The popularity of Wes Anderson‘s films is surprisingly like the popularity of neo-classic cocktails. The styles are fastidiously retro but obviously new. The elements are excellent on their own, but make the whole a success. So why don’t cocktails play a bigger role in his films? Today, we aim to change that.
Disclaimer: Unless you are Anderson pet performer Bill Murray, please do not drink and drive Swedish golf carts.
Amazingly there is no Bottle Rocket recipe; searching for one essentially leads to Molotov cocktails, not quite what we had in mind. Start off with a preciously unusual Fireworks cocktail: 4 oz of champagne, plus 1/3 oz gin and ½ Tangerine Schnapps. Or have an Applejack cocktail (1 ½ oz Applejack, ½ oz lemon juice, ¼ oz grenadine, shaken with ice and strained into a cocktail glass) and try not to forget your accomplice’s name.
“I can write a hit play,” slurs Max Fischer. “Why can’t I have a drink when I want to unwind a little?” Truer words were never spoken by a teenage prodigy. Rushmore included plenty of decent drinks, and while we wouldn’t recommend it as a drinking game, you could easily plow through standards such as the Bloody Mary (Use this recipe as a guide, but this drink is really a matter of taste. All you need is vodka or gin, Worcestershire sauce, tomato juice, salt, pepper, celery salt, ice. We recommend hot sauce.), Champagne Cocktail (a lump of sugar covered with a few dashes of bitters, in a glass of champagne, garnish with lemon peel), and Scotch and Soda if you want to try and keep up with the characters. Just stay away from the pool.
The Royal Tenenbaums has plenty to recommend it, but it also offers perhaps one of the best, most original situations to enjoy a Martini. From the script:
INT. CLOSET. NIGHT.
Royal and Pagoda stand together in the board-game-filled
closet drinking Martinis and smoking cigarettes. Royal has a
half-eaten cheeseburger in his hand. He whispers excitedly:
She said that?
Pagoda nods. Royal snaps his fingers.
We got the sucker on the ropes.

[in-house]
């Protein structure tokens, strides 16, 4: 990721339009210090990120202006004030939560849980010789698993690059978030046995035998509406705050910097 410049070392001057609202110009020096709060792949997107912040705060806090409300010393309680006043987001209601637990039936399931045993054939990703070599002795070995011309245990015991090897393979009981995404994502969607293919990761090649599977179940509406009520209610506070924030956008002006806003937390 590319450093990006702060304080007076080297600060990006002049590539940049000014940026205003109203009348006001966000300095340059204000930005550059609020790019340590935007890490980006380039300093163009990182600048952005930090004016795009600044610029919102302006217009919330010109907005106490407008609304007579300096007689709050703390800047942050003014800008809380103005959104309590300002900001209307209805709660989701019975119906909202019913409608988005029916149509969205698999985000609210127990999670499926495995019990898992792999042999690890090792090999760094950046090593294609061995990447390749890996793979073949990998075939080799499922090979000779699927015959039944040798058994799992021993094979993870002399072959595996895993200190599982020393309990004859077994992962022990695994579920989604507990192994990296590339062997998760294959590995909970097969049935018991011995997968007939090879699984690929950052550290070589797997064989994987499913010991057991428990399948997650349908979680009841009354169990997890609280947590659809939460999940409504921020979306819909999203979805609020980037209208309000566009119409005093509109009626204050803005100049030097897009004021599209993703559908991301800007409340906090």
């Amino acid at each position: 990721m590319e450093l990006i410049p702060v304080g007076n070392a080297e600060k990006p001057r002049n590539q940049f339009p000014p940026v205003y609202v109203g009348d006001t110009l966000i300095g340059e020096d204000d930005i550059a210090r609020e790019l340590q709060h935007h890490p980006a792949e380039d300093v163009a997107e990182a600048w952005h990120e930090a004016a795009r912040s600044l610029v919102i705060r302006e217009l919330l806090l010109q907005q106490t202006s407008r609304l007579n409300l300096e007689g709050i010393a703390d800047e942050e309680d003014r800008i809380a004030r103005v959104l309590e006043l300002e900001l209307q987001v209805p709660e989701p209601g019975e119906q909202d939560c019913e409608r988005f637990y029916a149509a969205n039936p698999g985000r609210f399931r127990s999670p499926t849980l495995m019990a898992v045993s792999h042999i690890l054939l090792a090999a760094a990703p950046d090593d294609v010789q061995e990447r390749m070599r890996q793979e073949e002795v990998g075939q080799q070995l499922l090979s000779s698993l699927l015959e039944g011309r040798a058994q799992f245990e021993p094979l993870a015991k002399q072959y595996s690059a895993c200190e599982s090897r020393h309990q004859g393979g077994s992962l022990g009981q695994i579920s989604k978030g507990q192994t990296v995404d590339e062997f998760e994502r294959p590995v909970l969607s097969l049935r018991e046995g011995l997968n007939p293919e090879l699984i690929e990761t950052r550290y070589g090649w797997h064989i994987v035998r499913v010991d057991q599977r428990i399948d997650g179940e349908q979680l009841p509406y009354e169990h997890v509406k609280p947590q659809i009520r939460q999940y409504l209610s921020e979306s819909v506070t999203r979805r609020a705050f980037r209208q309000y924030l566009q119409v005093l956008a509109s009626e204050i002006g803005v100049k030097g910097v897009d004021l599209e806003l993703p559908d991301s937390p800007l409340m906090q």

Then again, their relationship didn’t work out that well.
There’s really only one ideal cocktail for The Life Aquatic with Steve Zissou. And that’s the Submarine Cocktail: 1 ½ oz gin, ½ oz red Dubonnet, ½ oz dry vermouth, and aromatic bitters (originally the no longer extant Boker’s, so use Angostura or get creative). Shake it all with ice and strain. If anyone claims this was their favorite Anderson film (or claims to see a large, mythical shark), now you know exactly what they’ve been drinking.
Tea and spirits go together as well as daddy issues and journeys to India. So there is more than one way to honor the The Darjeeling Limited. Try a Darjeeling and Pear cocktail. Not all that strong a cocktail, since it includes only Riesling, Darjeeling tea, and pears, but a worthy entree. Or try the more difficult Darjeeling cordial: 2 cups white rum, 4 tbs Darjeeling tea, 1 1/2 cups water, 1/2 cup honey. Steep the tea in the rum for 3 1/2 hours. Stir once. In a saucepan, bring the water to a boil and add the honey. Stir to dissolve, remove from heat and let cool. Add this mixture to the infused rum. Stir together and bottle. This is exactly the type of drink you could get away calling “medicinal,” and is best enjoyed with a side of saucy Natalie Portman.
And, to come full circle, we return to Applejack now with The Fantastic Mr. Fox, which features an animal obsessed with pilfering “Bean’s Alcoholic Cider.” There are plenty of ciders with some alcohol content, but if you really want to really enjoy apple spirits you should skip Woodchuck and go for the hard stuff, Laird’s Applejack or a bottle of calvados. What you’re looking for is not some sweet, carbonated apple drink but something much more impressive. Or as Mr. Fox puts it, “Apple juice? Apple juice? We didn’t come here for apple juice. This is some of the strongest, finest alcoholic cider money can buy — or that can even be stolen. It burns in your throat, burns in your stomach, and tastes almost exactly like pure, melted gold.”